What are employment contracts?
An employment contract or ‘contract of employment’ is the agreement that is made between an employer and a new employee that states a host of issues. Most importantly, it lays out he rights of the employee in their new role, explaining what they will be expected to fulfil and why. This contract is legally binding, and although does not have to be written down, has to be agreed in some format between the two parties.
One of the fundamental characteristics of employment contracts are the terms set out in them. As far as the employer is concerned, they live or die by these. If something is not detailed in this section, then under law, the employee does not have to carry out this task. Accordingly many employment contracts will state that the individual is required to carry out ‘any reasonable activity’, as a way of covering their backs. The majority of things discussed in the terms of a contract are elementary issues like; wages, start date, finish date, duties, responsibilities, misconduct regulations, and so on and so forth.
Breach of contract
Breach of conduct is a terms that you will often heard spouted around, whether in a TV courtroom drama or eavesdropping a conversation at work. It is actually a very serious offence and can result in severe penalties including legal action or dismissal. What some people fail to realise, is that is can occur on both sides of the fence, by either employer as well as employee.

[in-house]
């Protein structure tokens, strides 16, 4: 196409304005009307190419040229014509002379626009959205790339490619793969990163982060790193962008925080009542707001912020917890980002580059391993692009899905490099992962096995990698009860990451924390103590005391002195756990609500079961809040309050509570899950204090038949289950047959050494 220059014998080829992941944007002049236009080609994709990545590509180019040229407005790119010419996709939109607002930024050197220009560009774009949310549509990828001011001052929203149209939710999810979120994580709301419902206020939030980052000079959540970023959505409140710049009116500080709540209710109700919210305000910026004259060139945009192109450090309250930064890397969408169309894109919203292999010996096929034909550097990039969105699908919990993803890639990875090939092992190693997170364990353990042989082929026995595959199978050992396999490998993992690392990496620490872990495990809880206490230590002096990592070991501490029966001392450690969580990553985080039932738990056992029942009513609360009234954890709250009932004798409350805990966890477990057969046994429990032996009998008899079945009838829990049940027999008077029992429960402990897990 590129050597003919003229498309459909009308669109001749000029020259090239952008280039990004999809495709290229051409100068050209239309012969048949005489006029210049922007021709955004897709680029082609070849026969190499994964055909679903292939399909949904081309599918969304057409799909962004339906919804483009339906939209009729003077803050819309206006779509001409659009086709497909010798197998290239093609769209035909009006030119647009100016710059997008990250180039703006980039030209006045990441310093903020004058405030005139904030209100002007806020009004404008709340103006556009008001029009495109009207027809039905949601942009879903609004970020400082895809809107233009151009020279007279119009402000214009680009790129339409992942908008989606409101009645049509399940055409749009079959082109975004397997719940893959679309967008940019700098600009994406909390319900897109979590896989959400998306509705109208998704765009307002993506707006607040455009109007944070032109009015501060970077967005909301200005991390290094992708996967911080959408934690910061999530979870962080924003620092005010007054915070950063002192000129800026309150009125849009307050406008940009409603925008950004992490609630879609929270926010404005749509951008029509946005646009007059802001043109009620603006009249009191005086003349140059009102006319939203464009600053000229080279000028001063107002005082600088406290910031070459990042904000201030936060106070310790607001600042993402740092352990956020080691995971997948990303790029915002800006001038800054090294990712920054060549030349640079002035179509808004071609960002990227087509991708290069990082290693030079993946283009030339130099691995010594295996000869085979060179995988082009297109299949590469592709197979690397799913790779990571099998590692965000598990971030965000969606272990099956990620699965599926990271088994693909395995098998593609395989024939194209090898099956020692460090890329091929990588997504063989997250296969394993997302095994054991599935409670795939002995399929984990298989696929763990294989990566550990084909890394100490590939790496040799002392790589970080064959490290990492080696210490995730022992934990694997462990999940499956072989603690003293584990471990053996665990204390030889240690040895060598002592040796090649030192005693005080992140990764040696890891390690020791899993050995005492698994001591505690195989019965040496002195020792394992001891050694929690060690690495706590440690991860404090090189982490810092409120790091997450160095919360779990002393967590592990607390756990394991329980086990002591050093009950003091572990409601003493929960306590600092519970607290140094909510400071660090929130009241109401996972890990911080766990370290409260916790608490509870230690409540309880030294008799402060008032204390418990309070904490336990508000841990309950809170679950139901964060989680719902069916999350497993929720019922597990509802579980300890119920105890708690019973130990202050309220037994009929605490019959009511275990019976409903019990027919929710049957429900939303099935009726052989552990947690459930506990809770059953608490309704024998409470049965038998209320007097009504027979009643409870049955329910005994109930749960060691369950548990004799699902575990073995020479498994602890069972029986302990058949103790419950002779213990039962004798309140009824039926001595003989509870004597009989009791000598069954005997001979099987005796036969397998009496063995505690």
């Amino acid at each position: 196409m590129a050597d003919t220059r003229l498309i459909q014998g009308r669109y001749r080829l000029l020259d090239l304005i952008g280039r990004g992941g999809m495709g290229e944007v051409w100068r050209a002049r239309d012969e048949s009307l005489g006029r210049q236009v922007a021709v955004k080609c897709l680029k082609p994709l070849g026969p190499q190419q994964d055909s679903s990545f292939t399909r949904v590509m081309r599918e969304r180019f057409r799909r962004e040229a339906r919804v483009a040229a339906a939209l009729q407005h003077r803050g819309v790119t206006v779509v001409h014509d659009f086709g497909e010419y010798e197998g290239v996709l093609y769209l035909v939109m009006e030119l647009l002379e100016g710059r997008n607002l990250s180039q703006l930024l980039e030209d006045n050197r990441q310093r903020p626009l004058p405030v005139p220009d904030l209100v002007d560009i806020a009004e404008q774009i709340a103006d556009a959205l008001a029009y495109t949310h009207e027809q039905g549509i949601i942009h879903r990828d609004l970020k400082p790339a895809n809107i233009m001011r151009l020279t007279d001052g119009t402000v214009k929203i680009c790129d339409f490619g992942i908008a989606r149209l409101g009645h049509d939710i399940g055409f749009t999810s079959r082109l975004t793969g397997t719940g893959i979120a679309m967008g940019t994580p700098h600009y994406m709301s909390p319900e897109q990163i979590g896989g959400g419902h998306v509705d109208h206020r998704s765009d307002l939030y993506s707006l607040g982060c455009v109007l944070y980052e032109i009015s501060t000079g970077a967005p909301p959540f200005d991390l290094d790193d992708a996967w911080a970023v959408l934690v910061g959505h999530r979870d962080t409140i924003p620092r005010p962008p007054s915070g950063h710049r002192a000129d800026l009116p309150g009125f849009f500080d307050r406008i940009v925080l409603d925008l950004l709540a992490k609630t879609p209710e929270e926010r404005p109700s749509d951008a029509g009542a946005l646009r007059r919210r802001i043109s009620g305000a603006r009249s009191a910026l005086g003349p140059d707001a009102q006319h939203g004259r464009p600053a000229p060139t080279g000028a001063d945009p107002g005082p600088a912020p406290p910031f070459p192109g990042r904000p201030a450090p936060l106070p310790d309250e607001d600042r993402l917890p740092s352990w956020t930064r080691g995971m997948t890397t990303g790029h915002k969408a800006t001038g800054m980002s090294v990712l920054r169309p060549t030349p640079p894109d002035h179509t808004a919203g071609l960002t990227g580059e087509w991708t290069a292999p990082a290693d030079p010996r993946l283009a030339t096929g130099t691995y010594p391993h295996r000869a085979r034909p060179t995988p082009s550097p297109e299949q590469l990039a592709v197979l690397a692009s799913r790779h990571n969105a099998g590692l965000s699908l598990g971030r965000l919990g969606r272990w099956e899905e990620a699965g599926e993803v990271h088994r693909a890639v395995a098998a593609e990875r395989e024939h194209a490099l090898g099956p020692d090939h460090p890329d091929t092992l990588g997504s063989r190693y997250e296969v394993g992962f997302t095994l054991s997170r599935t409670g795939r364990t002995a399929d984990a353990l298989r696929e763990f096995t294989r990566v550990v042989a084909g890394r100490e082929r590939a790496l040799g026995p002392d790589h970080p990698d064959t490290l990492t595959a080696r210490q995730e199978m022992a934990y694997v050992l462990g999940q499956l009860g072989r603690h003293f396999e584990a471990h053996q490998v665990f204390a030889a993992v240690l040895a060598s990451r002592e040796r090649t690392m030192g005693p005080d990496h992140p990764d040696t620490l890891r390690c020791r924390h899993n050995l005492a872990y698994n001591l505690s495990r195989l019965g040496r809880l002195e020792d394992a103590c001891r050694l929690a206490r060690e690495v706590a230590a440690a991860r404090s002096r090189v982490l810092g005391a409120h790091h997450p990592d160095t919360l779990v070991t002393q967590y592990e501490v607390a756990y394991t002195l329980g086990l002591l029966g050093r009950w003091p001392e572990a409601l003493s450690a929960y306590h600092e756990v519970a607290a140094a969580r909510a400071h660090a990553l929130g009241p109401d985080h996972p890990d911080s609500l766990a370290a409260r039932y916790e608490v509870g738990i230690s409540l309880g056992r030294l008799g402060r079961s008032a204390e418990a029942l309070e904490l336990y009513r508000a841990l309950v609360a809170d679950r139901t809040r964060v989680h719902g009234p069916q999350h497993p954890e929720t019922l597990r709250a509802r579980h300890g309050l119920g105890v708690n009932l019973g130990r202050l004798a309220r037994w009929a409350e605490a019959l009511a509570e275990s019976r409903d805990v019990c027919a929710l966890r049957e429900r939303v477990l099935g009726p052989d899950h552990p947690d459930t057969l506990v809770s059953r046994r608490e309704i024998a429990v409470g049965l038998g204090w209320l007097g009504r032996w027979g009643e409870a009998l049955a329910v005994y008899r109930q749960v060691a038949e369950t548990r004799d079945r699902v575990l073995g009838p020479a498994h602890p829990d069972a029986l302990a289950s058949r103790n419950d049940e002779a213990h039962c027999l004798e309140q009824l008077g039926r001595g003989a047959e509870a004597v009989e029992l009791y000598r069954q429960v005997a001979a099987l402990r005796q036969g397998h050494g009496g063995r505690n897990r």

The breach of an employment contract by an employer is relatively common and occurs in a number of different ways. A common example is through the pressure put on staff to volunteer for overtime, often threatening their position if they decline the offer. If a set amount of hours are outlined in the terms of the contract then they are in breach and can be penalised. Other ways include; asking to perform duties not laid out in the contract, bullying, lateness of pay and not consulting you when changing a contract. All of these constitute a breach in contract and can be perused in a number of ways.
Firstly as an employee you should try and resolve the matter with the perpetrator. Approach them about the matter to see if you can eradicate the breach.
For more information on:
- Contract changes